(I originally posted this in 2006. With the current push toward top-down micromanagement of virtually all aspects of the economy, it seems worth posting again. I should also note that a trillion is probably way too small a number to use for an estimate of the economic value of this technology)
The invention of the transistor was an event of tremendous economic importance. Although there was already a substantial electronics industry, based on the vacuum tube, the transistor gave the field a powerful shot of adrenaline and brought about the creation of vast amounts of new wealth.
As almost everyone knows, the transistor was invented by John Bardeen, Walter Brattain, and William Shockley, all researchers at Bell Laboratories, in 1946. But a recent article in Spectrum suggests that the true history of the transistor is more complex…and interesting not only from the standpoint of the history of technology, but also from the standpoint of economic policy.
The story begins in Germany, during World War II. Owing to short-sighted decisions by the Nazi leadership, Germany’s position in radar technology had fallen behind the capabilities of Britain and of the United States. (Reacting the the prospect of airborne radar, Herman Goering had said “My pilots do not need a cinema on board!”)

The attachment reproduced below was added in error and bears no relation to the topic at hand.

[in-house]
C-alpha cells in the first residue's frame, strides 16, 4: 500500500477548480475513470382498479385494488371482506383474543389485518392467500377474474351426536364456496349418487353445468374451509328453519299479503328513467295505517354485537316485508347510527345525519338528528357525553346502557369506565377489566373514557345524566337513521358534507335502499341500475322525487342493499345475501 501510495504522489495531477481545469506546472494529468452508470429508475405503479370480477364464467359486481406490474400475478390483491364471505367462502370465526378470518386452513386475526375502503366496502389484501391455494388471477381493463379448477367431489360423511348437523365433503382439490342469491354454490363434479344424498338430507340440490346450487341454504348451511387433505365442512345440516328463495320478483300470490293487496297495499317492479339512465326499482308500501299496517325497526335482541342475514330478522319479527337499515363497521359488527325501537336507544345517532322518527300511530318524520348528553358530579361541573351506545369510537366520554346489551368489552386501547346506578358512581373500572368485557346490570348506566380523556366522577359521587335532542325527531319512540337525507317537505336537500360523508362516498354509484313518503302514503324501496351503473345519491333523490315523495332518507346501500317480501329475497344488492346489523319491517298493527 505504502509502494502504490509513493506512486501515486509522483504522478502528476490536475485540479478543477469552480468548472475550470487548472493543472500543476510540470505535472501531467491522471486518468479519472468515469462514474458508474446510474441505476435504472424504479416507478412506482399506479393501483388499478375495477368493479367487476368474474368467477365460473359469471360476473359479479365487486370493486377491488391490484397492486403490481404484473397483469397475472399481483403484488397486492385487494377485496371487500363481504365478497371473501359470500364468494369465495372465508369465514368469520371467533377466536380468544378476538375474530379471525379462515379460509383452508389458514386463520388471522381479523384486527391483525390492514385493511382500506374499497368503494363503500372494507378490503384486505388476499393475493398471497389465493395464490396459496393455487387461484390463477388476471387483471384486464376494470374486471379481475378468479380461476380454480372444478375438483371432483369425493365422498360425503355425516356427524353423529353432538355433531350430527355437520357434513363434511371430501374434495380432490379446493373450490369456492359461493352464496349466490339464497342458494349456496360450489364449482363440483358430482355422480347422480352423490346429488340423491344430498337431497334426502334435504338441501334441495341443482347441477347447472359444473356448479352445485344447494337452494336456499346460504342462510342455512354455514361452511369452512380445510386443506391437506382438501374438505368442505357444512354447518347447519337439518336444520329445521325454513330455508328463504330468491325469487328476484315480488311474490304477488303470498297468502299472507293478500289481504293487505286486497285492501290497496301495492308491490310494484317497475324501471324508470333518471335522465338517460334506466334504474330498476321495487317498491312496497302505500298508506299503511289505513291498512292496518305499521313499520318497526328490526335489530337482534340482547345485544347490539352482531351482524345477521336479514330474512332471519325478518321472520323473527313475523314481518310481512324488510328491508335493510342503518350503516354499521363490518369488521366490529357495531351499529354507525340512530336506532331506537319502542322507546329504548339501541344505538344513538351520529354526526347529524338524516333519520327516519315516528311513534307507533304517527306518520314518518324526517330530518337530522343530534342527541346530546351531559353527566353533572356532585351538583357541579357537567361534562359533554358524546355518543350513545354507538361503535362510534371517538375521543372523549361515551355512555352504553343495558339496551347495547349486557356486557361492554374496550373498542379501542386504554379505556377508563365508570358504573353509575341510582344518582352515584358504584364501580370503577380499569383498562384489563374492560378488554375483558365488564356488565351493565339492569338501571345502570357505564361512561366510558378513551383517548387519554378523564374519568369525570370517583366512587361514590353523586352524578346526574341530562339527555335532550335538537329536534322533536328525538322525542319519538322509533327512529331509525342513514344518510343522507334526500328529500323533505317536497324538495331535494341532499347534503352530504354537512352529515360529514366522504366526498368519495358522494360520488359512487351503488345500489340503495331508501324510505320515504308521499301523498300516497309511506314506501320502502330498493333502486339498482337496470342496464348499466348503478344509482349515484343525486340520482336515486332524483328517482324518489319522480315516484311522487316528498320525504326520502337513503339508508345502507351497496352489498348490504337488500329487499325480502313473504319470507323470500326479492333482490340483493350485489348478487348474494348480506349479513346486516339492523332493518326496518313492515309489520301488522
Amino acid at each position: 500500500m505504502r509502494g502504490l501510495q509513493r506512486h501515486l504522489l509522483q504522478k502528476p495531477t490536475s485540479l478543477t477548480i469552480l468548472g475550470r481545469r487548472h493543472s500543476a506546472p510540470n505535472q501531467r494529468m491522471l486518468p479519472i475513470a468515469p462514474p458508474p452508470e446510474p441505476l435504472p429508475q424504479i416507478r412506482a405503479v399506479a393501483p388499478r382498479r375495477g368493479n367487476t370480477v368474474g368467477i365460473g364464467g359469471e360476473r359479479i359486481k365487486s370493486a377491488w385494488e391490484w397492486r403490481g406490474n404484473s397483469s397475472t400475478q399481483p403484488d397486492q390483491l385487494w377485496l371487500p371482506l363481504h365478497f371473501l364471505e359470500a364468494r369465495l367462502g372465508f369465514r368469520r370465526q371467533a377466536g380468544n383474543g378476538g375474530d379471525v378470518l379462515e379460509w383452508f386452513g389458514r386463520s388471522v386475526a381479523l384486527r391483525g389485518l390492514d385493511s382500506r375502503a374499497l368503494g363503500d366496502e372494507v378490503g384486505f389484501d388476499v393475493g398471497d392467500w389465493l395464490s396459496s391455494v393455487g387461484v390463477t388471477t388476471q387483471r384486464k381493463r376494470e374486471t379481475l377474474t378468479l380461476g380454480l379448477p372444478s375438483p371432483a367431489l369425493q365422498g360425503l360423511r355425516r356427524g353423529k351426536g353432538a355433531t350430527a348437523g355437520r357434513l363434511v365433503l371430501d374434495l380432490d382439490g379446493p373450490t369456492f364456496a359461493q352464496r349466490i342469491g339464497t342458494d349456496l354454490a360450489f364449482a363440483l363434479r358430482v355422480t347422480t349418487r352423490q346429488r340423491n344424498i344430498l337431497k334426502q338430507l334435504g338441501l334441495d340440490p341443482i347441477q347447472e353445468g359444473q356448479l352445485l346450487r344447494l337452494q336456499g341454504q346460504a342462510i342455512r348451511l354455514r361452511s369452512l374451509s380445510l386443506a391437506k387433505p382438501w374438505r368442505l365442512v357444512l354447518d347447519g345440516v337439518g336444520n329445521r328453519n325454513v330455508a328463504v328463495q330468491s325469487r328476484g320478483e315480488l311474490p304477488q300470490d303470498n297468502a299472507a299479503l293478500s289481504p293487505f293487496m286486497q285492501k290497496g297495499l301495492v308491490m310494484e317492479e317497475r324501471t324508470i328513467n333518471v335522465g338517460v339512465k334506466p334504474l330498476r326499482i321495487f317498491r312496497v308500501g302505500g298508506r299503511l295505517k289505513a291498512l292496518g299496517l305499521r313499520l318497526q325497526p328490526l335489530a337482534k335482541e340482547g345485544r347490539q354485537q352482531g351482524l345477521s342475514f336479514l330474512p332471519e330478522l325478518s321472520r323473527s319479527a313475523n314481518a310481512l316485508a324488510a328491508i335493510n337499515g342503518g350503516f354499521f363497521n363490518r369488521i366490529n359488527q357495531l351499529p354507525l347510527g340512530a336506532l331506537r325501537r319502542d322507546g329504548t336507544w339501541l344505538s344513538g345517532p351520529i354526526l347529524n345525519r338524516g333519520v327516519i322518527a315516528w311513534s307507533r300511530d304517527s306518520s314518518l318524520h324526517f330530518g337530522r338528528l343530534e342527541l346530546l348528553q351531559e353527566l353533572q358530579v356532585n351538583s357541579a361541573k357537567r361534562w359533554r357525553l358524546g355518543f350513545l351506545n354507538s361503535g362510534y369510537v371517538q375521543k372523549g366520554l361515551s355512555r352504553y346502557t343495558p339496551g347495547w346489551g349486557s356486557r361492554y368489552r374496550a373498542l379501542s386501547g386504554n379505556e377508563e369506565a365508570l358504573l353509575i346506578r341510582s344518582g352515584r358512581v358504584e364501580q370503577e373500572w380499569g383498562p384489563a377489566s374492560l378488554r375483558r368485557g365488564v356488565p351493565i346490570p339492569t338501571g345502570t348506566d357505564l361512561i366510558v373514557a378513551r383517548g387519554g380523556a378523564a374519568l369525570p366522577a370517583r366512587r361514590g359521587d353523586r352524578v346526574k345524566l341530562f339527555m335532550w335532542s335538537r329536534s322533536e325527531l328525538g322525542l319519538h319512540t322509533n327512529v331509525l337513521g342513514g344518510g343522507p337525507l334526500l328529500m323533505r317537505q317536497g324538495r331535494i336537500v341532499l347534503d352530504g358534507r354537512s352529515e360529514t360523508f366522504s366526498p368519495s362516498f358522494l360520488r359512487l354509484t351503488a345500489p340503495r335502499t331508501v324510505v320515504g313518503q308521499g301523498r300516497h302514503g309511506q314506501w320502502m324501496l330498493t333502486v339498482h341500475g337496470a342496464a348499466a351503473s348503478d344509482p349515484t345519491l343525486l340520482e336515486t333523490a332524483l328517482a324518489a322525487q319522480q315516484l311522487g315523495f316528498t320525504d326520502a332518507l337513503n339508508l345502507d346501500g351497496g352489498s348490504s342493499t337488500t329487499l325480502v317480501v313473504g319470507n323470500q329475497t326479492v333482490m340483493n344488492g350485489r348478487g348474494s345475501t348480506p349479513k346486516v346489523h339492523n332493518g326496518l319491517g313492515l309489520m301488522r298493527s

But by 1943, even the dullest Nazi could see the advantages that the Allies were obtaining from radar. In February of that year, Goering ordered an intensification of radar research efforts. One of the scientists assigned to radar research was Herbert Matare, who had been an electronics experimenter as a teenager and had gone on the earn a doctorate.
A key issue in military radar was the need for shorter wavelengths–which allowed for better target resolution (such as the ability to pick up the periscope of a submerged submarine) and also facilitated the miniaturization of radar equipment. Vacuum tube diodes (diode: a device that allows electricity to travel only in one direction) did not work well at these wavelengths, because the distance between the electrodes in the tube was too large. Matare was working with an alternative: crystal rectifiers similar to those he had tinkered with as a teenager.
In the course of this work, he noticed that when configured in a certain way, a device made of germanium could do more that provide a one-way gate: it could amplify. A small signal could control a more powerful current. In principal, the vacuum tube–fragile, bulky, power-hungry, and hot-running–could be replaced with devices of this type.